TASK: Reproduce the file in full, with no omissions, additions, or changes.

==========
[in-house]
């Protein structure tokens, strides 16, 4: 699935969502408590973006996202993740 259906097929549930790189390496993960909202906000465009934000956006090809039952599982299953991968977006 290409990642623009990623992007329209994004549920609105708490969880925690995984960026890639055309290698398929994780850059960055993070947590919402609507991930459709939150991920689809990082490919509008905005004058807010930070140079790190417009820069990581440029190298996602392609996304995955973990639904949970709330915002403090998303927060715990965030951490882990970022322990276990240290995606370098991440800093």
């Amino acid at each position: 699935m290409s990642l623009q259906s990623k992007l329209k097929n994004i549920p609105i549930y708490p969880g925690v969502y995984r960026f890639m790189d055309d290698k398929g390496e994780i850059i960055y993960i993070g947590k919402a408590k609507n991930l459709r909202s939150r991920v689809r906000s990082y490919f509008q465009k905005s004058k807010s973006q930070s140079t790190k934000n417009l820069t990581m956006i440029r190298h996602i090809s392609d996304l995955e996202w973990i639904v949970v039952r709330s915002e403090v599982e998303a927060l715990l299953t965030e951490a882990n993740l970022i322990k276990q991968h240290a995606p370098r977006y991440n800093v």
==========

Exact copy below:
[in-house]
């Protein structure tokens, strides 16, 4: 699935969502408590973006996202993740 259906097929549930790189390496993960909202906000465009934000956006090809039952599982299953991968977006 290409990642623009990623992007329209994004549920609105708490969880925690995984960026890639055309290698398929994780850059960055993070947590919402609507991930459709939150991920689809990082490919509008905005004058807010930070140079790190417009820069990581440029190298996602392609996304995955973990639904949970709330915002403090998303927060715990965030951490882990970022322990276990240290995606370098991440800093």
């Amino acid at each position: 699935m290409s990642l623009q259906s990623k992007l329209k097929n994004i549920p609105i549930y708490p969880g925690v969502y995984r960026f890639m790189d055309d290698k398929g390496e994780i850059i960055y993960i993070g947590k919402a408590k609507n991930l459709r909202s939150r991920v689809r906000s990082y490919f509008q465009k905005s004058k807010s973006q930070s140079t790190k934000n417009l820069t990581m956006i440029r190298h996602i090809s392609d996304l995955e996202w973990i639904v949970v039952r709330s915002e403090v599982e998303a927060l715990l299953t965030e951490a882990n993740l970022i322990k276990q991968h240290a995606p370098r977006y991440n800093v």